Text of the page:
An Overview of Traditional Chinese Medicine: Part 1

An Overview of Traditional Chinese Medicine: Part 1

We have all taken medicine for a headache, insomnia, or a stomachache that only offered temporary relief.  The reason that the relief was temporary is because the root (or underlying cause) of the illness was not treated.  Traditional Chinese Medicine (TCM) diagnoses and treats the root of an individual’s ailment through pattern diagnosis.  Today, I will inform you about the methods used by a practitioner of Traditional Chinese Medicine (TCM), the pattern diagnostic utilized, and about how TCM prevents and treats illness.

In TCM, the individual is treated, not the disease.  An underlying principle of Chinese medicine is that the body knows how to heal itself.  The practitioner works to remove obstructions to health, support deficiencies, clear/drain excesses, etc.  A person’s body will resolve the ailment once the practitioner is able to balance the pattern they demonstrate.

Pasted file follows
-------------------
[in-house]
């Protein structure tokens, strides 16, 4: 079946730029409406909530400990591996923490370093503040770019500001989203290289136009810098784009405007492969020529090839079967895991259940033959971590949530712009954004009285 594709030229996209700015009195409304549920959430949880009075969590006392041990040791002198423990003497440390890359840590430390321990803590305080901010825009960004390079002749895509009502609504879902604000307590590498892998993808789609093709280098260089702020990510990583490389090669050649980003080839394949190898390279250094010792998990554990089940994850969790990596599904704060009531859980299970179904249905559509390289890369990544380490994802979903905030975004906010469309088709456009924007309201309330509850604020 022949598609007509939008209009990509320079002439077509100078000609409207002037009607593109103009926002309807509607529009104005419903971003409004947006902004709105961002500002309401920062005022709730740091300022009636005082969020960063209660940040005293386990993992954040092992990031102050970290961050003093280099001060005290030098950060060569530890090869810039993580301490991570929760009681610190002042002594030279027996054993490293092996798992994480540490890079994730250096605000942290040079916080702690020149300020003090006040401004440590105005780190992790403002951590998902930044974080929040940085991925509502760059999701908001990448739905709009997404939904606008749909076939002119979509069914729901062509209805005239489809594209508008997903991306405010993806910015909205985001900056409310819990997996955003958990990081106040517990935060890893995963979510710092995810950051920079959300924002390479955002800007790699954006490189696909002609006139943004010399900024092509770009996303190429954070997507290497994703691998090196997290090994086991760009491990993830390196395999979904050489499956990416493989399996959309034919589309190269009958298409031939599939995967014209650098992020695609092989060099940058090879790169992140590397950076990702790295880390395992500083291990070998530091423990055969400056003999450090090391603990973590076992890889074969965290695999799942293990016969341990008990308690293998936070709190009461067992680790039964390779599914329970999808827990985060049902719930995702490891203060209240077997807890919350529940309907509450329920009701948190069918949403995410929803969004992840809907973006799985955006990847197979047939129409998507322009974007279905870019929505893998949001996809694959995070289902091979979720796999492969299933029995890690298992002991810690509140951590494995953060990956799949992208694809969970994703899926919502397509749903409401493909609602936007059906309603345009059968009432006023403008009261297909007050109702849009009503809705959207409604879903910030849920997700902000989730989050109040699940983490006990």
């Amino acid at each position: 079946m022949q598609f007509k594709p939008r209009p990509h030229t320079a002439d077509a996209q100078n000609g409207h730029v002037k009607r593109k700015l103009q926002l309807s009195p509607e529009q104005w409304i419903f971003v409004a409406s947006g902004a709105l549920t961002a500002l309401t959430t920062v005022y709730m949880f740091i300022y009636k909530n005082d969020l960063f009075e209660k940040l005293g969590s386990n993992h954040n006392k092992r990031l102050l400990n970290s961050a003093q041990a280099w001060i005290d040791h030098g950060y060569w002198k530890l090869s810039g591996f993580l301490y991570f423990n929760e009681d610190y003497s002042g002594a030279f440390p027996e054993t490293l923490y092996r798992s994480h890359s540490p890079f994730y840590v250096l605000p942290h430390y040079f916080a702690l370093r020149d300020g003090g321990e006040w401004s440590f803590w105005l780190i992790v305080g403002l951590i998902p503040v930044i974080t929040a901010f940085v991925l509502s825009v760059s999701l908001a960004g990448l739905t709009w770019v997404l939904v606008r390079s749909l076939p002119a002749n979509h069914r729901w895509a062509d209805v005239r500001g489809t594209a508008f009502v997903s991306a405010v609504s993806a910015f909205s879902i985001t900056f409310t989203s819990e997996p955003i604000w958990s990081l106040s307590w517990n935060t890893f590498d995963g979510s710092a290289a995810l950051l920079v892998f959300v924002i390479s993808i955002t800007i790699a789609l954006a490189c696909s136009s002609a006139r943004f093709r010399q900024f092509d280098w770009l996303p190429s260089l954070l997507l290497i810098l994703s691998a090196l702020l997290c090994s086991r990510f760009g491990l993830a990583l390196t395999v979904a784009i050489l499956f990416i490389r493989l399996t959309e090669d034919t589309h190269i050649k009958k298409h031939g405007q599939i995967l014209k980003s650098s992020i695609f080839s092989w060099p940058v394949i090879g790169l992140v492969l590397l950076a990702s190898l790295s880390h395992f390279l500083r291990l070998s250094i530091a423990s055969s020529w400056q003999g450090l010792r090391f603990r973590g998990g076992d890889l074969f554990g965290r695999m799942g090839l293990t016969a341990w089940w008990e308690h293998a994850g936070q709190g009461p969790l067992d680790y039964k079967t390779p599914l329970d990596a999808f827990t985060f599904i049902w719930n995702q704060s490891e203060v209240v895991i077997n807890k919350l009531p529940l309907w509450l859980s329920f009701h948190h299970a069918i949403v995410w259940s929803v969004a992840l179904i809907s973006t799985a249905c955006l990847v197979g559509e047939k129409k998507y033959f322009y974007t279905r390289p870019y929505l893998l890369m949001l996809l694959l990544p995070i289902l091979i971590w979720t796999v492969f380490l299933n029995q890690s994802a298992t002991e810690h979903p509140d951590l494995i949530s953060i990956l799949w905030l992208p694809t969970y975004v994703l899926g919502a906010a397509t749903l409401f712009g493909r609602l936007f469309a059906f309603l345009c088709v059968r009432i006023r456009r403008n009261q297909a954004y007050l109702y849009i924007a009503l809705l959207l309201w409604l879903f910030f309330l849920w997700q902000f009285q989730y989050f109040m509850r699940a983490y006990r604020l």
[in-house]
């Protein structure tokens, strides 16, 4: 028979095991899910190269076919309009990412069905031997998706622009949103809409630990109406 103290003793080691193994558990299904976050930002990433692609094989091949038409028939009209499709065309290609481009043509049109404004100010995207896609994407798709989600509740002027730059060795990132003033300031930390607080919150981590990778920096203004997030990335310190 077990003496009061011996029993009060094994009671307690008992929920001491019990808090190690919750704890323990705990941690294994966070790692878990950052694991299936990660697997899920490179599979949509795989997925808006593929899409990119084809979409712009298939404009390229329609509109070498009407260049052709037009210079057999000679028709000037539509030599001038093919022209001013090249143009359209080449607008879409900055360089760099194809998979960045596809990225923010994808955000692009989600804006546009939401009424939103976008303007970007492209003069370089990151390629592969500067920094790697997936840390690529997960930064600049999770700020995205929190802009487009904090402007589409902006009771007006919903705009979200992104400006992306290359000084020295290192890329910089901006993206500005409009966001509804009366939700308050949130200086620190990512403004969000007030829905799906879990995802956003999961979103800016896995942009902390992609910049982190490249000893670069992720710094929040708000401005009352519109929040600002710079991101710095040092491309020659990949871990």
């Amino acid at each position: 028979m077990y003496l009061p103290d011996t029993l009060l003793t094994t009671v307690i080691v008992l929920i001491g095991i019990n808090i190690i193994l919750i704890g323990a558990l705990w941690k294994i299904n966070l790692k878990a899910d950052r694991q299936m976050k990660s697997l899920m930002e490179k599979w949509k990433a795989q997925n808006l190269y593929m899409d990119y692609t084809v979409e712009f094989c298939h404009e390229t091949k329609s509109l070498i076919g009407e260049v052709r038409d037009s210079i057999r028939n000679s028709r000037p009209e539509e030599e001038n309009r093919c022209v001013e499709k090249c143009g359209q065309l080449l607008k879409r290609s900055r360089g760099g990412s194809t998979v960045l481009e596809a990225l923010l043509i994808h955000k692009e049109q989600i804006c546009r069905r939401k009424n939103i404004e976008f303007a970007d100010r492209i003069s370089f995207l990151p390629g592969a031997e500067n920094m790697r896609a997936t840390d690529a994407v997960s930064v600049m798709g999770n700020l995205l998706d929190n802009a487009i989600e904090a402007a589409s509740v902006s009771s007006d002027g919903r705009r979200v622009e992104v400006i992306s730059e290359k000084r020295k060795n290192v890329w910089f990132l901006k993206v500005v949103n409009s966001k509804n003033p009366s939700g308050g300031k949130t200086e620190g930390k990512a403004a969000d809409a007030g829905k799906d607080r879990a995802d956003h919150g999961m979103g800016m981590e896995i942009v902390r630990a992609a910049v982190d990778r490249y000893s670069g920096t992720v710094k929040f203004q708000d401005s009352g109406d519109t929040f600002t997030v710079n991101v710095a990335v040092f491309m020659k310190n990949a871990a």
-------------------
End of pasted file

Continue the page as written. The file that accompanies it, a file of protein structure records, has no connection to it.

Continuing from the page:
The methods used in TCM are Acupuncture, Herbal remedies, Tui-na (an invigorating Chinese style of body work, also used as a treatment modality for young children), cupping, Gwa Sha (which is a scraping technique used on the skin to pulls out toxins from the body- the marking that is made on the skin is called the “sha”), and Moxibustion (which is a compressed plant that is burned close to the skin and has a deeply warming effect on the body).  All of these approaches utilize pattern diagnosis to treat the meridians (or energy pathways) and the organ systems of the body.  Treatments are very safe and effective.  A Chinese Medicine Classic, the Spiritual Pivot, states in chapter 17, “It is by virtue of the twelve channels that human life exists, that disease arises, that human beings can be treated and illness is cured.”

…To be continued in Part 2:

 

Written by:

Yasmin Spencer, LAc, DAOM, Dipl. OM

1460 G Street, Arcata, CA 95521

(707)822-7400

 

Bibliography

 

  • “Acupuncture, a Comprehensive Text,”  The Shanghai College of Traditional Medicine, translated and editied by John O’Connor and Dan Bensky.
  • Giovanni Maciocia, “The Foundations of Chinese Medicine” pg. 127
  • Spiritual Pivot, Chapter 17, by Wu Nian Jian
  • Five Branches University education  (MTCM)
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